When rolling a certain unfair six-sided die with faces numbered 1, 2, 3, 4, 5, and 6, the probability of obtaining face $F$ is greater than $1/6$, the probability of obtaining the face opposite face $F$ is less than $1/6$, the probability of obtaining each of the other faces is $1/6$, and the sum of the numbers on each pair of opposite faces is 7. When two such dice are rolled, the probability of obtaining a sum of 7 is 47/288. Given that the probability of obtaining face $F$ is $m/n$, where $m$ and $n$ are relatively prime positive integers, find $m+n$.

Guest Apr 8, 2015

#2**+5 **

Hi Mellie,

It is very late and I am not going to get a final answer tonight but I will show you where my thoughts are taking me.

I'm going to let 1 and 6 be the biased sides so 2,3,4 and 5 all have a chance of 1/6 of being rolled.

so the chance of throwing a 1,2,3 or 4 is $${\frac{{\mathtt{4}}}{{\mathtt{6}}}}$$ = $${\frac{{\mathtt{2}}}{{\mathtt{3}}}}$$

the chance of throwing a 1 is $${\frac{{\mathtt{m}}}{{\mathtt{n}}}}$$ and the chance of throwing a 6 is $${\frac{{\mathtt{1}}}{{\mathtt{3}}}}{\mathtt{\,-\,}}{\frac{{\mathtt{m}}}{{\mathtt{n}}}}$$

now to roll a 7 these are the possibilities

$$\\P(1,6) =\frac{m}{n}\times\frac{n-3m}{3n}=\frac{m(n-3m)}{3n^2}\\\\

P(2,5) = \frac{1}{6}\times\frac{1}{6}=\frac{1}{36}\\\\

P(3,4) = \frac{1}{6}\times\frac{1}{6}=\frac{1}{36}\\\\

P(4,3) = \frac{1}{6}\times\frac{1}{6}=\frac{1}{36}\\\\

P(5,2) = \frac{1}{6}\times\frac{1}{6}=\frac{1}{36}\\\\

P(6,1) = \frac{n-3m}{3n\times}\frac{m}{n}=\frac{m(n-3m)}{3n^2}\\\\

NOW\\\\$$

$$\\\frac{4}{36}+\frac{2m(n-3m)}{3n^2}=\frac{47}{288}\\\\

\frac{32}{288}+\frac{2m(n-3m)}{3n^2}=\frac{47}{288}\\\\

\frac{2m(n-3m)}{3n^2}=\frac{15}{288}\\\\

\frac{m(n-3m)}{n^2}=\frac{15*3}{288*2}\\\\

\frac{m(n-3m)}{n^2}=\frac{5}{64}\\\\

$Now if we are lucky n will equal 8$\\\\

m(8-3m)=5\\\\

8m-3m^2=5\\\\

$Just by sight I can see that m=1 will work.$\\\\

$So one possibility, maybe the only possibility is $ n=8 \;and\; m=1\\\\

m+n=9$$

There is probably a much quicker way of doing this. Plus I have not shown that this is the ONLY solutions.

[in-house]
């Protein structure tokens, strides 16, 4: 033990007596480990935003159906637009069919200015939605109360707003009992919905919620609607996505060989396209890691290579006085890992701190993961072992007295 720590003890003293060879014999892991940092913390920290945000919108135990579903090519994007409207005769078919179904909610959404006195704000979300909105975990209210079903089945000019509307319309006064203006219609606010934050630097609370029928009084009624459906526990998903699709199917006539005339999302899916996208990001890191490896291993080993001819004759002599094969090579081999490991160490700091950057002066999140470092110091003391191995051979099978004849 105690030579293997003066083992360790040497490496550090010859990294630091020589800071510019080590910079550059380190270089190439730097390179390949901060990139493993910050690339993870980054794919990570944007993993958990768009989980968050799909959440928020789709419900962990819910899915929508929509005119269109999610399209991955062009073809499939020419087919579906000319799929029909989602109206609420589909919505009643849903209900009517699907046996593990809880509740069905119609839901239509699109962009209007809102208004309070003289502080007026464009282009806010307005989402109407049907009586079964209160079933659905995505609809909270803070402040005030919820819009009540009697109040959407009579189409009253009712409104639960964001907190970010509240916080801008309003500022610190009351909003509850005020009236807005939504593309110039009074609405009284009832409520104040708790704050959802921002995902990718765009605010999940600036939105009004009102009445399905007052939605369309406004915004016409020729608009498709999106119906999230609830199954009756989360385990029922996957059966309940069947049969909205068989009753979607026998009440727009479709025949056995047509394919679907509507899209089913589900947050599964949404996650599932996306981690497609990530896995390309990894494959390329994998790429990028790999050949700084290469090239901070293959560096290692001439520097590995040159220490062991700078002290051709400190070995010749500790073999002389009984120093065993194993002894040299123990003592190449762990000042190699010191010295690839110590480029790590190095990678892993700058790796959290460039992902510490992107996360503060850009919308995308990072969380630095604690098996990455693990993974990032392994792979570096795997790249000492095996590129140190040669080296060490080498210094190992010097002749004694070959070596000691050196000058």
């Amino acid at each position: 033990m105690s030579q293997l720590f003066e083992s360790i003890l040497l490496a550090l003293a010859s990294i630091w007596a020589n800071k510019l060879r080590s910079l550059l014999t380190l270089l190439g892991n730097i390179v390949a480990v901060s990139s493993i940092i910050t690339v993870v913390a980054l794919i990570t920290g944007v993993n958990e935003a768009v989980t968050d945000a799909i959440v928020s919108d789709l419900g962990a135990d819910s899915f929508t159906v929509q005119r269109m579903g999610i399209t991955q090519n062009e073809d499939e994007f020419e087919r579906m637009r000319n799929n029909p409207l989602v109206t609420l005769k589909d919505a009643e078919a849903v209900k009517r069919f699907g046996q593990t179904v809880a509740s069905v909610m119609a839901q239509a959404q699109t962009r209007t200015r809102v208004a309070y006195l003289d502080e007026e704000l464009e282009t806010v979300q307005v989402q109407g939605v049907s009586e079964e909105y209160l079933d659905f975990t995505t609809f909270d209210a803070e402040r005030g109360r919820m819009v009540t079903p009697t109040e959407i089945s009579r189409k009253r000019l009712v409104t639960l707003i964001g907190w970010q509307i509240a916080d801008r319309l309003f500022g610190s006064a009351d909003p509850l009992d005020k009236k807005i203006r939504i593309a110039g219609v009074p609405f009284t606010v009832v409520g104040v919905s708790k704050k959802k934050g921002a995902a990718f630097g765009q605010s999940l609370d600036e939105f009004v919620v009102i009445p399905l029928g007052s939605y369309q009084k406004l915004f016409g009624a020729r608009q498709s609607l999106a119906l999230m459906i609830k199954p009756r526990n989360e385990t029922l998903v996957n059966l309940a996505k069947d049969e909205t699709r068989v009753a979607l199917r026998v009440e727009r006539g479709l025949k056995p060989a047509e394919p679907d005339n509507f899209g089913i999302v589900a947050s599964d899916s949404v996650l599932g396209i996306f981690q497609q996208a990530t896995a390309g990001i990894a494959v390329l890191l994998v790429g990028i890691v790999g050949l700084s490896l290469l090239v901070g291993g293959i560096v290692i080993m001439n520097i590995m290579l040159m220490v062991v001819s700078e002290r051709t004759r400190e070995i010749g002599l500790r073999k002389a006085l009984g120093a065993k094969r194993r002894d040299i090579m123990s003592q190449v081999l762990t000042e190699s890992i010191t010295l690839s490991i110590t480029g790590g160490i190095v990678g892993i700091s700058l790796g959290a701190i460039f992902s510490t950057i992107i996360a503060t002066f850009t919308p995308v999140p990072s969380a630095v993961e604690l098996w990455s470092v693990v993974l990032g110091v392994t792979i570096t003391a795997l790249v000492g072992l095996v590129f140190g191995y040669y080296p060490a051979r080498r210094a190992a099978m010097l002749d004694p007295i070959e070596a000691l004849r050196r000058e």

Melody Apr 9, 2015

#2**+5 **

Best Answer

Hi Mellie,

It is very late and I am not going to get a final answer tonight but I will show you where my thoughts are taking me.

I'm going to let 1 and 6 be the biased sides so 2,3,4 and 5 all have a chance of 1/6 of being rolled.

so the chance of throwing a 1,2,3 or 4 is $${\frac{{\mathtt{4}}}{{\mathtt{6}}}}$$ = $${\frac{{\mathtt{2}}}{{\mathtt{3}}}}$$

the chance of throwing a 1 is $${\frac{{\mathtt{m}}}{{\mathtt{n}}}}$$ and the chance of throwing a 6 is $${\frac{{\mathtt{1}}}{{\mathtt{3}}}}{\mathtt{\,-\,}}{\frac{{\mathtt{m}}}{{\mathtt{n}}}}$$

now to roll a 7 these are the possibilities

$$\\P(1,6) =\frac{m}{n}\times\frac{n-3m}{3n}=\frac{m(n-3m)}{3n^2}\\\\

P(2,5) = \frac{1}{6}\times\frac{1}{6}=\frac{1}{36}\\\\

P(3,4) = \frac{1}{6}\times\frac{1}{6}=\frac{1}{36}\\\\

P(4,3) = \frac{1}{6}\times\frac{1}{6}=\frac{1}{36}\\\\

P(5,2) = \frac{1}{6}\times\frac{1}{6}=\frac{1}{36}\\\\

P(6,1) = \frac{n-3m}{3n\times}\frac{m}{n}=\frac{m(n-3m)}{3n^2}\\\\

NOW\\\\$$

$$\\\frac{4}{36}+\frac{2m(n-3m)}{3n^2}=\frac{47}{288}\\\\

\frac{32}{288}+\frac{2m(n-3m)}{3n^2}=\frac{47}{288}\\\\

\frac{2m(n-3m)}{3n^2}=\frac{15}{288}\\\\

\frac{m(n-3m)}{n^2}=\frac{15*3}{288*2}\\\\

\frac{m(n-3m)}{n^2}=\frac{5}{64}\\\\

$Now if we are lucky n will equal 8$\\\\

m(8-3m)=5\\\\

8m-3m^2=5\\\\

$Just by sight I can see that m=1 will work.$\\\\

$So one possibility, maybe the only possibility is $ n=8 \;and\; m=1\\\\

m+n=9$$

There is probably a much quicker way of doing this. Plus I have not shown that this is the ONLY solutions.

Melody Apr 9, 2015